PAYNESVILLE, Minn. — The association at Lake Koronis is taking an aggressive approach to get rid of starry stonewort, an invasive species that has wrapped around boat propellers and kept some people from swimming.
The starry stonewort was confirmed on Lake Koronis last summer and expanded to 250 acres. The Department of Natural Resources decided to manage the invasive species, not eradicate it.
But the Koronis Lake Association is taking action — spending $50,000 this summer on a three-part treatment. If it works, the association would roll out the rest of its $828,600 plan to treat more of the lake, and the treatment could be used on other Minnesota lakes, too.
The St. Cloud Times reported (http://on.sctimes.com/2bN1EmH ) that the lake association applied for grants to fund the project. The plan started with a machine that harvested the weeds. Scuba divers were then scheduled to handpick the starry stonewort that the machine missed. Then, chemicals will be used to treat regrowth.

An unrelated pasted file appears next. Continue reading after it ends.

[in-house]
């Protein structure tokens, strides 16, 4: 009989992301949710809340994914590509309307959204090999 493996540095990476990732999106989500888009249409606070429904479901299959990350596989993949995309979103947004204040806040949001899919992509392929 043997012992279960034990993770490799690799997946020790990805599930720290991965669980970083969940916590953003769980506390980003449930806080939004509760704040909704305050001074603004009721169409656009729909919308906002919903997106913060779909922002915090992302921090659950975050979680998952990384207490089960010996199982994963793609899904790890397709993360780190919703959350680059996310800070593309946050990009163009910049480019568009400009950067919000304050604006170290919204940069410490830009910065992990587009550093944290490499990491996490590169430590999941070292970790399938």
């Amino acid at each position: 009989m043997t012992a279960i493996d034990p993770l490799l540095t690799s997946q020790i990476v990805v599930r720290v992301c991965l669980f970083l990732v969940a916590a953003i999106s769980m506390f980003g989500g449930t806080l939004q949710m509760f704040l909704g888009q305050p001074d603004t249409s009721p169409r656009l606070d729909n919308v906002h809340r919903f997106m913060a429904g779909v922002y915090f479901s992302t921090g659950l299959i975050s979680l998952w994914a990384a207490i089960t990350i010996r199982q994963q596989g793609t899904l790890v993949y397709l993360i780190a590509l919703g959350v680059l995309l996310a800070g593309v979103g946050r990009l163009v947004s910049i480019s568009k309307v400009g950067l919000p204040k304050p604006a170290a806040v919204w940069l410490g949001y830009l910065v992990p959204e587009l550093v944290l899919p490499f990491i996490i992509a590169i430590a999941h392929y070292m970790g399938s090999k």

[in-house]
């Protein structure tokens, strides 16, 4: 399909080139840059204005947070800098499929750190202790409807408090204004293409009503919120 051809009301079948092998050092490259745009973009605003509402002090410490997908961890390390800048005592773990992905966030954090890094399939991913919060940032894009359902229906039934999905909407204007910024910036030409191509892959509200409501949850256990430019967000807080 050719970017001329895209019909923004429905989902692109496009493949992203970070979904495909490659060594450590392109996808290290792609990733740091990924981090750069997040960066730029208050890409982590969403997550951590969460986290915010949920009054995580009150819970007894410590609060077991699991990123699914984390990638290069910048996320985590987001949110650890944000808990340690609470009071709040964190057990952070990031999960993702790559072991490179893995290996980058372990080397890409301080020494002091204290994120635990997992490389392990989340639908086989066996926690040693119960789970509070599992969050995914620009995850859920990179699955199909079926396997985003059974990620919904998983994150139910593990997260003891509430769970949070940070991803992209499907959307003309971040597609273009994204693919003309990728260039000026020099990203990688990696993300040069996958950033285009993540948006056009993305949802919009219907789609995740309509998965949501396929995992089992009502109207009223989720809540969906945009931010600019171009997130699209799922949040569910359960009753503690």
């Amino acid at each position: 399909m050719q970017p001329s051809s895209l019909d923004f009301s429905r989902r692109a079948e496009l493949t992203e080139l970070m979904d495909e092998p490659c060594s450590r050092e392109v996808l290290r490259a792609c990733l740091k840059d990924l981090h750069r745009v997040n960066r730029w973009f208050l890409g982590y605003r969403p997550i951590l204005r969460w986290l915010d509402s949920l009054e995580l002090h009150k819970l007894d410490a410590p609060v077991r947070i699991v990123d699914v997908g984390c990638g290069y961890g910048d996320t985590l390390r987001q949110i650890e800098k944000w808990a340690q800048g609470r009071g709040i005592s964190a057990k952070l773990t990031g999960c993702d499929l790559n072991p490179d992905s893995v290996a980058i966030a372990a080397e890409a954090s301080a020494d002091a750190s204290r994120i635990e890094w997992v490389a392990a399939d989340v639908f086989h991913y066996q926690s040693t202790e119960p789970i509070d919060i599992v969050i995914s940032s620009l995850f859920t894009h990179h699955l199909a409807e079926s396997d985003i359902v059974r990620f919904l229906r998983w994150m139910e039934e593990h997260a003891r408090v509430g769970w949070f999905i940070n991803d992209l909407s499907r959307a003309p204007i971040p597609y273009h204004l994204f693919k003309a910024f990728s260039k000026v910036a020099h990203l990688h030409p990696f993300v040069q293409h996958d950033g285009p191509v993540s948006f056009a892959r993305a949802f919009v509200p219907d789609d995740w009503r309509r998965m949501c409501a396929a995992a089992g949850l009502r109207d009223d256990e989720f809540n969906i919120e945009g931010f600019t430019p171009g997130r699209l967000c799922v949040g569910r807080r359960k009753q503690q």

The mechanical harvester was in use last week, removing more than 140,000 pounds of the invasive species from a 6-acre test site.
Homeowner Michael Mackedanz hopes it works, as testing has indicated the starry stonewort might be expanding in the lake.
“There’s a problem there, and it’s just not the people that live on the lake — it’s not just their problem. It’s everybody’s problem. I would say that 50 percent of the people or more that use the lake don’t actually live on the lake,” he said. “And if it comes to the point where we can’t boat, we can’t do recreational things out on the lake, we’re all going to suffer.”
This month, the DNR confirmed starry stonewort infestations in three more Minnesota lakes: 185 miles north of Lake Koronis in Turtle Lake near Bemidji, and in Beltrami County’s Upper Red and Cass Lakes.
In all cases, the invasive species was discovered near public accesses.
Information from: St. Cloud Times, http://www.sctimes.com